The Gambia’s Chief Justice has called on judges to apply the law correctly with impartiality reminding his colleagues that the country’s constitution is clear on its application is cases.
Chief Justice Emmanuel Fagbenle said if verdicts or judgements do not reflect the law, then it is illegal.
“The Constitution is very clear to those who read it with an unbiased mind and we are supposed to do our jobs as professionals; doing the best we can and getting the best result,” he said.
The Gambia’s government has been accused of practicing actions that undermine judicial independence and the rule of law, and its overall attitude to the judiciary was of grave concern to the right groups.
At least 50 opposition protesters including the country’s largest opposition party leader Ousainou Darboe were in July given three year sentences for leading a procession without a permit. Campaigners say it created a climate where the protection of constitutional rights is undermined and the rule of law subverted.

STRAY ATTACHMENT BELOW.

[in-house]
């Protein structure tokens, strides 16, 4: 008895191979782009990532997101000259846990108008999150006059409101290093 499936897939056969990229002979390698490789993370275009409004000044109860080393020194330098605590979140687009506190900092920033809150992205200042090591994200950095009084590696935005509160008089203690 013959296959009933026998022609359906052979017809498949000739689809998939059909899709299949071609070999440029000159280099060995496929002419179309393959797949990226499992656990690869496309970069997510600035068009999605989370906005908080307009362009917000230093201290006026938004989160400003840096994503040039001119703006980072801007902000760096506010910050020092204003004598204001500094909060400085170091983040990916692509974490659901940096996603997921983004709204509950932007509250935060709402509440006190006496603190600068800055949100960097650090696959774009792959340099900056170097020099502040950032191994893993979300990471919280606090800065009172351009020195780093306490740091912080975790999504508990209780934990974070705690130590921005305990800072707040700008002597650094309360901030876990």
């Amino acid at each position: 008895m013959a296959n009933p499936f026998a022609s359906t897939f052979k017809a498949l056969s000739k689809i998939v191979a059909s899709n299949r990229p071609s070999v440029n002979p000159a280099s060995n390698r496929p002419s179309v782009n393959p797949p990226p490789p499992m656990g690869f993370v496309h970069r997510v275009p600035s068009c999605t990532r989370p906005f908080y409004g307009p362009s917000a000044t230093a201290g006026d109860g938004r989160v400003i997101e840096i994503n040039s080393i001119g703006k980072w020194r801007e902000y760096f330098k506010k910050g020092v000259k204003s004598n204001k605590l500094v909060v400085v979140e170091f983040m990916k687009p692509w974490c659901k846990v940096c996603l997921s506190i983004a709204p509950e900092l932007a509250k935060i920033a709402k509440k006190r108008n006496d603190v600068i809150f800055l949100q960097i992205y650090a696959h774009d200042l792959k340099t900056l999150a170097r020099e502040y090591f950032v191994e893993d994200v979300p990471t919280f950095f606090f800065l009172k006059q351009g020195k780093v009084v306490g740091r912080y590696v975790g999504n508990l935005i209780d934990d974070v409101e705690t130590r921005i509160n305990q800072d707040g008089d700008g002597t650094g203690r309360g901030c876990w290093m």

An Imam of Kanifing South, Alhagie Sawaneh is said to be held at a provincial prison facility in the city of Janjangbureh, some 162 miles from the capital Banjul, though a court in the country has ordered for his release.
A group of international lawyers observed concerns at the frequent disregard or delay in compliance with court orders by members of the executive, particularly those which are politically unpopular.
Chief Justice Ali Nawaz Chowhan and dismissed two other Supreme Court Judges, Justice Raymond Shock and Justice Semega Janneh after they overturned the convictions of two former military chiefs. Former CJ Chowhan said Mr Jammeh was not happy with the decision of the court.
The executive has been accused of considering itself to be above the law.
President Jammeh appoints and fires judges most of whom are Nigerians and are to follow orders from the executive or lose their job. Though a judicial service committee exists, the committee is appointed by the presidency as well.